11   Level Crossing   –   This was the only road to Canvey with a level crossing at the railway line. The four large gates were opened manually by turning a wheel in the signal box at the end of the  “up”   platform. If the gates were closed, passengers could cross by a metal footbridge (12), which came down along-side the signal box.

13   Church Creek   –   Backing on to the creek ( and demolished in 1961 for the underpass ) there was a wharf near the railway, the Auction Rooms, and business and old residential property. The creek was lined by houseboats on both sides.

14   High Street   –   On the other side of the High Street, three houses backing on to the close, can be seen from the Conservative Club car park – the one from which the club extends is eighteenth century or earlier, is listed, and has a fine example of a hip roof.

15   The Half Crown Houses   –   The three houses adjoining the Half Crown( one now a dental surgery) are pre-1900.

16   The Half Crown   –   Originally a Customs House to control smuggling – a significant part of the eighteenth century local economy. In 1868 it became the Crown and in 1969, when struck by a lorry, was renamed the Half-Crown.

17   Benfleet was a very busy port in the sixteenth century, exporting timber to many parts of the country for ship-building, and to Westminster Abbey. All came from the wharf on the creek, adjoining the Hoy, behind the Fish Market restaurant. The Timber Wharf  in 1916 was still busy –  boats lowered their mast to get under the railway station bridge when built.

18    Hoy and Helmet   –   The centre section is a fifteenth century house with  eighteenth century two storey addition (nearer the church ). The “and Helmet” was added in 1922 – see notice board outside.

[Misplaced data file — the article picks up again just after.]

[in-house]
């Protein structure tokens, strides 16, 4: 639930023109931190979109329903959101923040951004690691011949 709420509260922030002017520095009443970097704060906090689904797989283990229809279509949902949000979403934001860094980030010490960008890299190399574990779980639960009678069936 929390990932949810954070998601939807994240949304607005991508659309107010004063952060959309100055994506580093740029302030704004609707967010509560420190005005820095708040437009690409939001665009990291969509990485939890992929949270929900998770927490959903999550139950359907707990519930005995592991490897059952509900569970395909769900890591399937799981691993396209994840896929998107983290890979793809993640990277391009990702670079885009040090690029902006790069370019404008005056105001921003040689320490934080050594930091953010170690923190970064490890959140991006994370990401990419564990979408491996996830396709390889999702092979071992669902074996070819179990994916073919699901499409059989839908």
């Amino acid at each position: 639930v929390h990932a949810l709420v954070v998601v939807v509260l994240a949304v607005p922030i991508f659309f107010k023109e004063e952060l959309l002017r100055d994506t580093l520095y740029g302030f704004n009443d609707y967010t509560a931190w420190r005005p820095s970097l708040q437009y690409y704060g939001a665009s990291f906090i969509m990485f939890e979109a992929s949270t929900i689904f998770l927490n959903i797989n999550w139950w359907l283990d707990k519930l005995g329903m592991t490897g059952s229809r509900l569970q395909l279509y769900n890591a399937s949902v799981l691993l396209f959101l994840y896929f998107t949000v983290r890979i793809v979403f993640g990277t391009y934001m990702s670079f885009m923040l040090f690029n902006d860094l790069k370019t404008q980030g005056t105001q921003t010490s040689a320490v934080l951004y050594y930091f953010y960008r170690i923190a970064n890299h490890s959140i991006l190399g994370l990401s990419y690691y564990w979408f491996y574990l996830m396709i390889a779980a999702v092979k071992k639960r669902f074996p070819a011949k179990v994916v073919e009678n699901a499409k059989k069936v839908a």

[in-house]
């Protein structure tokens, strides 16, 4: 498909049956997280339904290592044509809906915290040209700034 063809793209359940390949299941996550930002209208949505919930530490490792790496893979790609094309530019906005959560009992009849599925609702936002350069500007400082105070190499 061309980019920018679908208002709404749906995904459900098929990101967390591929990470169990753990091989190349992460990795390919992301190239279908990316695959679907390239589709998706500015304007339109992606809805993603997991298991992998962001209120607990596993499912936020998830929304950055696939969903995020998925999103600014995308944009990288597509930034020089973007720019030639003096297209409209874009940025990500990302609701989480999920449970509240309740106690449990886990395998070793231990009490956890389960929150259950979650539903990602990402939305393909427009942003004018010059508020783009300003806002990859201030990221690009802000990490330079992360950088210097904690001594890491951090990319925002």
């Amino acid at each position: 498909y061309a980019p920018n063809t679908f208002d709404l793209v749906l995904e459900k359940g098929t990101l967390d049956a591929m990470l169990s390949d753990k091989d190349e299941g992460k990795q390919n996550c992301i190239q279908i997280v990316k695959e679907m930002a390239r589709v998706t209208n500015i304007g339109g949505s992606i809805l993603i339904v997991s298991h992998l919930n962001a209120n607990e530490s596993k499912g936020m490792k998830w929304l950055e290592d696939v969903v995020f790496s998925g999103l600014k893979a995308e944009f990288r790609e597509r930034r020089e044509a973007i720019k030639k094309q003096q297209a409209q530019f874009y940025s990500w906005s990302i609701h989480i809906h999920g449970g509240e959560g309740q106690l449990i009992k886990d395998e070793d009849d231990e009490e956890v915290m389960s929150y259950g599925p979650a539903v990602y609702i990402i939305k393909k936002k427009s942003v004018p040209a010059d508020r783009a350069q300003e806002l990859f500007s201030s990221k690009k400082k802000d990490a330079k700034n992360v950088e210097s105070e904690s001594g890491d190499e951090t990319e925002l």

19   The Smithy  was between the Hoy and the entrance path to the church.The church gave the land for the smithy to be established in the eighteenth century for the employment of orphans and the poor. The building was demolished in 1950 for use as a car park…….The blacksmith in 1910  was Cyril Osborne…

South Benfleet Conservation Area Appraisal and Management Plan

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  • It is 50 years since I left Benfleet but I remember The Close was a passageway that ran behind the lower part of the High Street and came out opposite the station as I recall. I was only a child but this passageway fascinated me because it seemed like a long lost world.  I have only been back to Benfleet once, during a trip to Essex when I went to look at every house we had ever lived in.  I was sad to see that the area of open land by School Lane, where I used to play, is now a vast car park.

    By Celia Drew (nee Brisland) (16/10/2013)
  • With reference to The Smithy, I can remember this being there until the 1960’s before it was demolished. I can remember that there was a window (with no glass) in the wall of the churchyard through which we children would get in. There wasn’t much inside, but the forge and bellows were still there.

    In the grounds of the Hoy, there were a couple of very large sheds (possibly old barns) which were used for storage. Some of the things kept in there were the beer bottles (for returns as a deposit was charged) and baskets/boxes of old beer bottle crown caps. I always wondered why anyone would want to store old beer bottle caps. Any Ideas?

    By Robert Scott (26/08/2011)